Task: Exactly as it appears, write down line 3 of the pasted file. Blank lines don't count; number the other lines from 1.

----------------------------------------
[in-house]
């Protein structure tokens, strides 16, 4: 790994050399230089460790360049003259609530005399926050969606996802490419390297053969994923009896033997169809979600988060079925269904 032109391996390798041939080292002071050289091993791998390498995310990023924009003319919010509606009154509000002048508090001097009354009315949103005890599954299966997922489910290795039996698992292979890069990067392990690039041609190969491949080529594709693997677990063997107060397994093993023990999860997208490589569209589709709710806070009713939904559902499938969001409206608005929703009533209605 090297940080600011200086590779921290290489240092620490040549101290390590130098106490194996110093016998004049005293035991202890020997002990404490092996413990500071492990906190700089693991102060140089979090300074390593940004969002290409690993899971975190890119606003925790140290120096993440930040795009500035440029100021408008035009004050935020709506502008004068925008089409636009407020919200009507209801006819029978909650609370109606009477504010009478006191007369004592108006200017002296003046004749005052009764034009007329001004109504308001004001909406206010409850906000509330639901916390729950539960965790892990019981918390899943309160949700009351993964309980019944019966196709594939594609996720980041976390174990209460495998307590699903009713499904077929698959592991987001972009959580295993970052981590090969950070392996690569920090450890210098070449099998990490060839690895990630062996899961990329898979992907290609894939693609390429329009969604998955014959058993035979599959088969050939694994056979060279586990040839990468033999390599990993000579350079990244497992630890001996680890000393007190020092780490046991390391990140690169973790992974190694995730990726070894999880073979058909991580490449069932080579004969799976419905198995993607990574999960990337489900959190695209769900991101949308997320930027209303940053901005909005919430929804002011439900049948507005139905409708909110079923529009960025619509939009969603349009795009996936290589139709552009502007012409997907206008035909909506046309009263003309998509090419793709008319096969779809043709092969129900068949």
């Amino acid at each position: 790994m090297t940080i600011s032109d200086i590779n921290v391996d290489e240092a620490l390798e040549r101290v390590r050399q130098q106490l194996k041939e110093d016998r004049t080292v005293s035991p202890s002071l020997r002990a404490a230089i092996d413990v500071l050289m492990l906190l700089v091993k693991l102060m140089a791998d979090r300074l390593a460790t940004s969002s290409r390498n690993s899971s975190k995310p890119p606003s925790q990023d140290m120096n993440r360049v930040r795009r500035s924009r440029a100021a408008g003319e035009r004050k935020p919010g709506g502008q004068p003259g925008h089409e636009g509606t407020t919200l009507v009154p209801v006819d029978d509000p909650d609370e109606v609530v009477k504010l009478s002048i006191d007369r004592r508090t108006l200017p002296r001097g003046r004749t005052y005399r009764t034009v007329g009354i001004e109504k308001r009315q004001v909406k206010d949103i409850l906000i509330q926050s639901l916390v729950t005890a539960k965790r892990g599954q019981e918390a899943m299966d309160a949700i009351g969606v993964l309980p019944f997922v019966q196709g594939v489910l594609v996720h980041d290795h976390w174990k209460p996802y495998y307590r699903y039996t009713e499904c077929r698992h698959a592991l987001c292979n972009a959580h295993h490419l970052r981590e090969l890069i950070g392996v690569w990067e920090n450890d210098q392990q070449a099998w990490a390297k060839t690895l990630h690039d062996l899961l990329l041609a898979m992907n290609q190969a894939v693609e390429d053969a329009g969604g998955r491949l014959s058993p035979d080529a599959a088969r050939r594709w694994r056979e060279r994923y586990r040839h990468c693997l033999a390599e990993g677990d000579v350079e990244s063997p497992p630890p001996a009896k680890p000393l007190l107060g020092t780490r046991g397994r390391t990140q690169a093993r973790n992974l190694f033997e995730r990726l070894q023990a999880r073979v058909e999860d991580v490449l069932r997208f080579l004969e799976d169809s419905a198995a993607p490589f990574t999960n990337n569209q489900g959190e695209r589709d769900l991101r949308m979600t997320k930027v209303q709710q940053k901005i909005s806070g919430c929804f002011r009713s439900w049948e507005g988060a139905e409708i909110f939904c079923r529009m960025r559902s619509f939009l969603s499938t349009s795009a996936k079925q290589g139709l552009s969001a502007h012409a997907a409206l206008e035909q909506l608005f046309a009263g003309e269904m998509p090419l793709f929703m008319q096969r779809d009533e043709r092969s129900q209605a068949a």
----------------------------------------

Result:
């Amino acid at each position: 790994m090297t940080i600011s032109d200086i590779n921290v391996d290489e240092a620490l390798e040549r101290v390590r050399q130098q106490l194996k041939e110093d016998r004049t080292v005293s035991p202890s002071l020997r002990a404490a230089i092996d413990v500071l050289m492990l906190l700089v091993k693991l102060m140089a791998d979090r300074l390593a460790t940004s969002s290409r390498n690993s899971s975190k995310p890119p606003s925790q990023d140290m120096n993440r360049v930040r795009r500035s924009r440029a100021a408008g003319e035009r004050k935020p919010g709506g502008q004068p003259g925008h089409e636009g509606t407020t919200l009507v009154p209801v006819d029978d509000p909650d609370e109606v609530v009477k504010l009478s002048i006191d007369r004592r508090t108006l200017p002296r001097g003046r004749t005052y005399r009764t034009v007329g009354i001004e109504k308001r009315q004001v909406k206010d949103i409850l906000i509330q926050s639901l916390v729950t005890a539960k965790r892990g599954q019981e918390a899943m299966d309160a949700i009351g969606v993964l309980p019944f997922v019966q196709g594939v489910l594609v996720h980041d290795h976390w174990k209460p996802y495998y307590r699903y039996t009713e499904c077929r698992h698959a592991l987001c292979n972009a959580h295993h490419l970052r981590e090969l890069i950070g392996v690569w990067e920090n450890d210098q392990q070449a099998w990490a390297k060839t690895l990630h690039d062996l899961l990329l041609a898979m992907n290609q190969a894939v693609e390429d053969a329009g969604g998955r491949l014959s058993p035979d080529a599959a088969r050939r594709w694994r056979e060279r994923y586990r040839h990468c693997l033999a390599e990993g677990d000579v350079e990244s063997p497992p630890p001996a009896k680890p000393l007190l107060g020092t780490r046991g397994r390391t990140q690169a093993r973790n992974l190694f033997e995730r990726l070894q023990a999880r073979v058909e999860d991580v490449l069932r997208f080579l004969e799976d169809s419905a198995a993607p490589f990574t999960n990337n569209q489900g959190e695209r589709d769900l991101r949308m979600t997320k930027v209303q709710q940053k901005i909005s806070g919430c929804f002011r009713s439900w049948e507005g988060a139905e409708i909110f939904c079923r529009m960025r559902s619509f939009l969603s499938t349009s795009a996936k079925q290589g139709l552009s969001a502007h012409a997907a409206l206008e035909q909506l608005f046309a009263g003309e269904m998509p090419l793709f929703m008319q096969r779809d009533e043709r092969s129900q209605a068949a």